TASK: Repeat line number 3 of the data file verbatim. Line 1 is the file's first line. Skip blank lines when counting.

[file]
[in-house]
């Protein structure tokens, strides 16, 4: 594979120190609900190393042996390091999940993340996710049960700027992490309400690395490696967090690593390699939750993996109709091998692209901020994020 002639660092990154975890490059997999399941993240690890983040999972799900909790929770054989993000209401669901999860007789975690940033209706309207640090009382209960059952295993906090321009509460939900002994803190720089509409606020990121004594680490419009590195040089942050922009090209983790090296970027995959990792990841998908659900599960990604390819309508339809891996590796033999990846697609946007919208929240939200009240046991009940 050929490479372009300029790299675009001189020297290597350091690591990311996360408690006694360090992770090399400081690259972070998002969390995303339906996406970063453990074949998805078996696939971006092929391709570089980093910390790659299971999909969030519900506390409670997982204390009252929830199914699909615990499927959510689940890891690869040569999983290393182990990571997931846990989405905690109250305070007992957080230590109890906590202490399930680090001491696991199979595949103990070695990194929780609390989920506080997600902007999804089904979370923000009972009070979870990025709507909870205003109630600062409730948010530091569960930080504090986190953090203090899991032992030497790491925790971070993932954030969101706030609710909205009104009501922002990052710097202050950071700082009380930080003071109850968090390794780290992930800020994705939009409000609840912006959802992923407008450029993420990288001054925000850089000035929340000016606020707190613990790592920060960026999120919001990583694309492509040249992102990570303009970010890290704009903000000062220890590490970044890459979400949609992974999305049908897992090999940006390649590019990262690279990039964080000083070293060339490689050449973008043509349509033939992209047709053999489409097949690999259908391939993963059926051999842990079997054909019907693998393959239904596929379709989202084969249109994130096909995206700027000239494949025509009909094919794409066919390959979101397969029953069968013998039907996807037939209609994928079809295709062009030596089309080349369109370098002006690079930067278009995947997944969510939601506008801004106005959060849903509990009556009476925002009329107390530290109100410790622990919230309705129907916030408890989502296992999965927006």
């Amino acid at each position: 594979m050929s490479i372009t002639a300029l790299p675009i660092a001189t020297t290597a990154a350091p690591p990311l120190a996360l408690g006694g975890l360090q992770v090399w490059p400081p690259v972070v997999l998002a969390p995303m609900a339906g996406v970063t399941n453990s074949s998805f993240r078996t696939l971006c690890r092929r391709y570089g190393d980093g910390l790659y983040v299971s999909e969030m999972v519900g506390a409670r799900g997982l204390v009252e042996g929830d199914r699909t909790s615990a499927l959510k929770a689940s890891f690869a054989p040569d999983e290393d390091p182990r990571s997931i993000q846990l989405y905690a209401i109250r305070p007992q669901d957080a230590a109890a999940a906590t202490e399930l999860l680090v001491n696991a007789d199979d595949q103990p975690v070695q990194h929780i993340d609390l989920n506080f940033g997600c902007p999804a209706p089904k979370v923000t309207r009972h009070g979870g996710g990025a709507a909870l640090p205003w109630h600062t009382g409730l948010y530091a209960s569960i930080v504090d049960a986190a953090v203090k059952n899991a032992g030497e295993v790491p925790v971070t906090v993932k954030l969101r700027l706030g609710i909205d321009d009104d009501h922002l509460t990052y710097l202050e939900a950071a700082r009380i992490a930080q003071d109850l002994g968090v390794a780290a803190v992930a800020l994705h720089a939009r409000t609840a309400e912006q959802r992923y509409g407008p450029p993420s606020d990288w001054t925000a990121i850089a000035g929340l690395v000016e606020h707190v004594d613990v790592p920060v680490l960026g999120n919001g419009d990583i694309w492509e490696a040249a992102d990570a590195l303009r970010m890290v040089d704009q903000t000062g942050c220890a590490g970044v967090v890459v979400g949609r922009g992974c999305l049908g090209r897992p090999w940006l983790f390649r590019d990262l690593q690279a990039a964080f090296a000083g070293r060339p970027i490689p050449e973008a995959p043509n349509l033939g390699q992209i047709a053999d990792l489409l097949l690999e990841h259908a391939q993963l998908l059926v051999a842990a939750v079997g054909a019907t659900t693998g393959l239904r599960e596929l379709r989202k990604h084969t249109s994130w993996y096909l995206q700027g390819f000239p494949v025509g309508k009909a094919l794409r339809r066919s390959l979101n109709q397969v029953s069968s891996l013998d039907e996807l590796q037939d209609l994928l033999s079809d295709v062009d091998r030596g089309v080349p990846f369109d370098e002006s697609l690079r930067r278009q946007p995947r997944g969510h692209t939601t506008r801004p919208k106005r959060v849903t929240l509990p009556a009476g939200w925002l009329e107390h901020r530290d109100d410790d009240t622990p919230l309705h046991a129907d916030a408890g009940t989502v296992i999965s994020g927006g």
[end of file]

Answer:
């Amino acid at each position: 594979m050929s490479i372009t002639a300029l790299p675009i660092a001189t020297t290597a990154a350091p690591p990311l120190a996360l408690g006694g975890l360090q992770v090399w490059p400081p690259v972070v997999l998002a969390p995303m609900a339906g996406v970063t399941n453990s074949s998805f993240r078996t696939l971006c690890r092929r391709y570089g190393d980093g910390l790659y983040v299971s999909e969030m999972v519900g506390a409670r799900g997982l204390v009252e042996g929830d199914r699909t909790s615990a499927l959510k929770a689940s890891f690869a054989p040569d999983e290393d390091p182990r990571s997931i993000q846990l989405y905690a209401i109250r305070p007992q669901d957080a230590a109890a999940a906590t202490e399930l999860l680090v001491n696991a007789d199979d595949q103990p975690v070695q990194h929780i993340d609390l989920n506080f940033g997600c902007p999804a209706p089904k979370v923000t309207r009972h009070g979870g996710g990025a709507a909870l640090p205003w109630h600062t009382g409730l948010y530091a209960s569960i930080v504090d049960a986190a953090v203090k059952n899991a032992g030497e295993v790491p925790v971070t906090v993932k954030l969101r700027l706030g609710i909205d321009d009104d009501h922002l509460t990052y710097l202050e939900a950071a700082r009380i992490a930080q003071d109850l002994g968090v390794a780290a803190v992930a800020l994705h720089a939009r409000t609840a309400e912006q959802r992923y509409g407008p450029p993420s606020d990288w001054t925000a990121i850089a000035g929340l690395v000016e606020h707190v004594d613990v790592p920060v680490l960026g999120n919001g419009d990583i694309w492509e490696a040249a992102d990570a590195l303009r970010m890290v040089d704009q903000t000062g942050c220890a590490g970044v967090v890459v979400g949609r922009g992974c999305l049908g090209r897992p090999w940006l983790f390649r590019d990262l690593q690279a990039a964080f090296a000083g070293r060339p970027i490689p050449e973008a995959p043509n349509l033939g390699q992209i047709a053999d990792l489409l097949l690999e990841h259908a391939q993963l998908l059926v051999a842990a939750v079997g054909a019907t659900t693998g393959l239904r599960e596929l379709r989202k990604h084969t249109s994130w993996y096909l995206q700027g390819f000239p494949v025509g309508k009909a094919l794409r339809r066919s390959l979101n109709q397969v029953s069968s891996l013998d039907e996807l590796q037939d209609l994928l033999s079809d295709v062009d091998r030596g089309v080349p990846f369109d370098e002006s697609l690079r930067r278009q946007p995947r997944g969510h692209t939601t506008r801004p919208k106005r959060v849903t929240l509990p009556a009476g939200w925002l009329e107390h901020r530290d109100d410790d009240t622990p919230l309705h046991a129907d916030a408890g009940t989502v296992i999965s994020g927006g």